As the ‘year of prayer’ in preparation for the next Jubilee begins, let’s be energized by the
example of Dominic Barberi’s holiness and his desire for Evangelisation. As John Henry
Newman wrote of him to Isaac Williams on the night before his conversion: “He is full of love for
religious men among us, and believes many to be inwardly knit to the Catholic Church who are
outwardly separate from it…” (Letters and Diaries XI, p.10).
Newman would have told Barberi of the impact that the prophecy from Isaiah had on him, when
he quoted from one of his epiphany season sermons as an Anglican Vicar, the verse: “Arise,
shine for your light has come.” (IX, I) (Parochial and Plain Sermons 5,12).
Dominic abundantly shared with John Henry the gifts inspired by the Saints he admired, who
are recorded in his spiritual journal. Alfred Wilson, in his biography Supernaturalised Briton,
reveals that Barberi chose St Joseph and St Theresa of Avila to foster the spirit of prayer; St
Francis of Assisi for his love of poverty and Christ’s passion; St Paul the Apostle and St
Gregory the Great for the grace of conversion and St Dominic for his faithfulness to Marian
devotion. Finally, like Newman, Barberi also included his “Angel Guardian” to keep raising his
awareness of God’s presence – alive in every moment of his life.
Newman recognized Barberi’s shrewdness, child-like simplicity of heart and profound holiness
when, with tenderness, he was described by him as “a babe in Christ”.
The impulse to express the truths of faith, hope and love united John Henry and Dominic. There
are also similarities of mindset between them. Wilson remarks that a handwriting expert
interpreted Barberi’s intense scribblings as revealing “a character of inflexible firmness,
calculated to sweep aside obstacles like a mounting torrent swelling with devilish energy
through gorges.” (Supernaturalized Briton, p.75).
Both men had firm views about a priest’s core mission of preaching the gospel. Every sermon
was to be born out of meditation, careful reflection upon life’s experiences and, above all,
soaked in scripture – rather than seasoned with quotes from works of popular culture. Perhaps,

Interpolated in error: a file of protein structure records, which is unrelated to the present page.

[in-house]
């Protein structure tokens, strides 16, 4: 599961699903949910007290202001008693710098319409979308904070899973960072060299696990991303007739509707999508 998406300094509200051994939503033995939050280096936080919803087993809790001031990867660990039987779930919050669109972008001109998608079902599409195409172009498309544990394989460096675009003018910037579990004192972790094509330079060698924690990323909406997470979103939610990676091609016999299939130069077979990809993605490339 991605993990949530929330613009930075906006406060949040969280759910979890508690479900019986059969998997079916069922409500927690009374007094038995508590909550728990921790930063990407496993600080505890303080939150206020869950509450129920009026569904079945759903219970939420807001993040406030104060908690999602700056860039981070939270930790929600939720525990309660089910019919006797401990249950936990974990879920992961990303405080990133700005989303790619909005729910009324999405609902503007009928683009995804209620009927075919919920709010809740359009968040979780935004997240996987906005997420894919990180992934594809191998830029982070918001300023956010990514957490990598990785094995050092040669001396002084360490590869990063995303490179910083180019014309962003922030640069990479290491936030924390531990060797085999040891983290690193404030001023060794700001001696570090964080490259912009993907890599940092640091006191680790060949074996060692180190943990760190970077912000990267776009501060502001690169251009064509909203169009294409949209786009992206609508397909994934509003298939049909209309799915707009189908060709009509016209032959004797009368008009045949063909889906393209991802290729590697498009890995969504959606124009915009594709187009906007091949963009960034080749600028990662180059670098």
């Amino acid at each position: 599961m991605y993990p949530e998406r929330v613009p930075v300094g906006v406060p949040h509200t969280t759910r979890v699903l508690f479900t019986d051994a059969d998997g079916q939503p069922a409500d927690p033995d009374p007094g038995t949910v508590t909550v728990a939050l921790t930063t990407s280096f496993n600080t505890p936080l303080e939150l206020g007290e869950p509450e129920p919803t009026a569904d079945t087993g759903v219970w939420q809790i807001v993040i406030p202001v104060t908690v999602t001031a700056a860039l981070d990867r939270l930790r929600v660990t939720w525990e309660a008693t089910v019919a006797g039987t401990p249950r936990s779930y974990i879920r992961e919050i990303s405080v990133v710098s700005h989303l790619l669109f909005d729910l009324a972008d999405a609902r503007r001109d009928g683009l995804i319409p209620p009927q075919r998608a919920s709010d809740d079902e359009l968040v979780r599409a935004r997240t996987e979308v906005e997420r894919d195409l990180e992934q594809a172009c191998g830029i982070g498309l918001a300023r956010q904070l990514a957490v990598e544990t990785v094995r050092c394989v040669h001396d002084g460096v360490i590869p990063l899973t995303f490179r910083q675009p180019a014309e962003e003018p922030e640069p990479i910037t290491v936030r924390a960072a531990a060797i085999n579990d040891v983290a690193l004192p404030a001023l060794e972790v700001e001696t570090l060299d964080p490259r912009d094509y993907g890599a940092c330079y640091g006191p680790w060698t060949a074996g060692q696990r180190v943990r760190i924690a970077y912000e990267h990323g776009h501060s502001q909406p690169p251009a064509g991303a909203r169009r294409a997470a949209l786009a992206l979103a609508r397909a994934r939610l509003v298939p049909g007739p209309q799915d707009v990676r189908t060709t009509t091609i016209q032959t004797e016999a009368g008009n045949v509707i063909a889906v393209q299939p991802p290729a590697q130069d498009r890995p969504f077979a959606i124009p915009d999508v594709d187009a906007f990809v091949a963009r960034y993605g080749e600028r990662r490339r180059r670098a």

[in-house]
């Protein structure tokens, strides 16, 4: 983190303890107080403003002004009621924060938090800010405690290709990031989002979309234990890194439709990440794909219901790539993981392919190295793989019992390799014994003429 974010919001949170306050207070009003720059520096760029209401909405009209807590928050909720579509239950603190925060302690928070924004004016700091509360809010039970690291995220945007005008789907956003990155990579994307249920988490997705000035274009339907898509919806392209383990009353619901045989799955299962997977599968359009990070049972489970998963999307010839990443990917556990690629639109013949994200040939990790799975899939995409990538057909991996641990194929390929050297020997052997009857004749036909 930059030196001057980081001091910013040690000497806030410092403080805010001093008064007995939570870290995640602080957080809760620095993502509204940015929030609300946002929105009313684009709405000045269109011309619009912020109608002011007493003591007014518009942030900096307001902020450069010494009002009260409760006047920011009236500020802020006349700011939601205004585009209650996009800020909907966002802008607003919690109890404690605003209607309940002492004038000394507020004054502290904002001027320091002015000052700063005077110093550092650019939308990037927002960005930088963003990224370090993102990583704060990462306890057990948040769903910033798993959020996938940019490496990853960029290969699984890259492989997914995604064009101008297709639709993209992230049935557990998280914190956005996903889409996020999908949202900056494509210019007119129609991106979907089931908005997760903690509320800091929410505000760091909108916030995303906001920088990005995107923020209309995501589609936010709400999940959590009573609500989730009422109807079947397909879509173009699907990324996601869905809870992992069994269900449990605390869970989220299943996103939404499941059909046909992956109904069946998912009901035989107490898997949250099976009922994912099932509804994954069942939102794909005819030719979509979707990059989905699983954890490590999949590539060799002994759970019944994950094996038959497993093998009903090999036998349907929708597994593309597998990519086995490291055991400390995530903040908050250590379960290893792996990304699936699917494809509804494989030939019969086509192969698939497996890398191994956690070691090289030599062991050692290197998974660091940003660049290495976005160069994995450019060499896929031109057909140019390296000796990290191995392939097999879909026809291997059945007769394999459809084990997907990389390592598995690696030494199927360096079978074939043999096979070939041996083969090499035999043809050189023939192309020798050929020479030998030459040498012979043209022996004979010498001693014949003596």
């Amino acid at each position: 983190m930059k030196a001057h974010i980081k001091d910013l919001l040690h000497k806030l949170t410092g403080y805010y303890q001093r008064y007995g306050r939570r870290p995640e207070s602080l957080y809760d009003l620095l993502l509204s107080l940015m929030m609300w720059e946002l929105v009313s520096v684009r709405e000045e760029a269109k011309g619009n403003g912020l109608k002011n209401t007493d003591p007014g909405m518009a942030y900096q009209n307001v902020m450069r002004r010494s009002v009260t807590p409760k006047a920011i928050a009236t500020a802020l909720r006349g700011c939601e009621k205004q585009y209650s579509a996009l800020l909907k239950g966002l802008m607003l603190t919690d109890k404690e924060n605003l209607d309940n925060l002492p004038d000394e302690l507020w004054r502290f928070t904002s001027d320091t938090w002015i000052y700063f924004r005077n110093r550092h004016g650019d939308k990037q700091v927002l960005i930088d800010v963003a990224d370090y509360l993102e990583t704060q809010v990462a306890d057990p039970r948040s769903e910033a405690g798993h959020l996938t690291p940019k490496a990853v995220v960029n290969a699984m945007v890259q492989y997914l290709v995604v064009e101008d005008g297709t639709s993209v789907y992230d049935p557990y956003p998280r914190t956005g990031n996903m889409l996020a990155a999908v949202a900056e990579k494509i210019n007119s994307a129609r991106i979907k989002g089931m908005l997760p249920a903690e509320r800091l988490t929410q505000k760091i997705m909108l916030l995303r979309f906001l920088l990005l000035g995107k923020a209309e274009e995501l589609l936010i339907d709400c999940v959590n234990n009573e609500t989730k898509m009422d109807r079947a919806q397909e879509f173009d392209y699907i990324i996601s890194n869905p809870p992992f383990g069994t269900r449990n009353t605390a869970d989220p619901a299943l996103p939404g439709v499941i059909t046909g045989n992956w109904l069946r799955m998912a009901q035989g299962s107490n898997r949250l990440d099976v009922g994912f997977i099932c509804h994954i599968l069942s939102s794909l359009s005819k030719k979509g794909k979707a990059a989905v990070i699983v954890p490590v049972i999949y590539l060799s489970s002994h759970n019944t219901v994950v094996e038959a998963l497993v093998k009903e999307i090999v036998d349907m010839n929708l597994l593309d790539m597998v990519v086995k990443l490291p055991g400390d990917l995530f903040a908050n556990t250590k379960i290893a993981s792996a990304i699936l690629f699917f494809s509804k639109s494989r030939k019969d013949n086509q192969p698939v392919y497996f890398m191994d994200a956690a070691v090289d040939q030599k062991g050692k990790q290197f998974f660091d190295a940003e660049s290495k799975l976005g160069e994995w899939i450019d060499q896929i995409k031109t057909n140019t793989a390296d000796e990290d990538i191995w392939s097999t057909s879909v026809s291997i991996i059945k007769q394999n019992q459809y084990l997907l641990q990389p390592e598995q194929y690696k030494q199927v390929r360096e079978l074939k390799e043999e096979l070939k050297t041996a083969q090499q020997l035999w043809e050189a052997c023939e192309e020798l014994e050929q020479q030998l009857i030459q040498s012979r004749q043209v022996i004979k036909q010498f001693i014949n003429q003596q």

influenced by Barberi, Newman, as a Catholic clergyman, adapted his approach so that it was
more natural, and conversational in tone, given the socio-economic educational diversity of his
Birmingham city centre congregation. He memorised his text, hid any notes discreetly within the
pulpit, but avoided what he called “really extempore matter” (The Idea of a University).
One can imagine that St John Henry suggested that he, and Blessed Dominic, make the
conclusion of another of Newman’s epiphany sermons their own:
“Let us think much, and make much, of the grace of God; let us beware of receiving it in
vain; let us pray God to prosper it in our hearts, that we may bring forth much fruit. We
see how grace wrought in St Paul: it made him labour, suffer, and work righteousness
almost above man’s nature…it was its triumph in him, that it made him quite another
man from what he was before. May God’s grace be efficacious in us also. Let us aim at
doing nothing in a dead way…Let us pray to be filled with the spirit of love. Let us come
to Church joyfully; let us partake the Holy Communion adoringly; let us pray sincerely; let
us work cheerfully; let us suffer thankfully; let us throw our heart into all we think, say,
and do; and may it be a spiritual heart! This is to be a new creature in Christ; this is to
walk by faith.” (Parochial and Plain Sermons 5,12).
Fr Peter Conley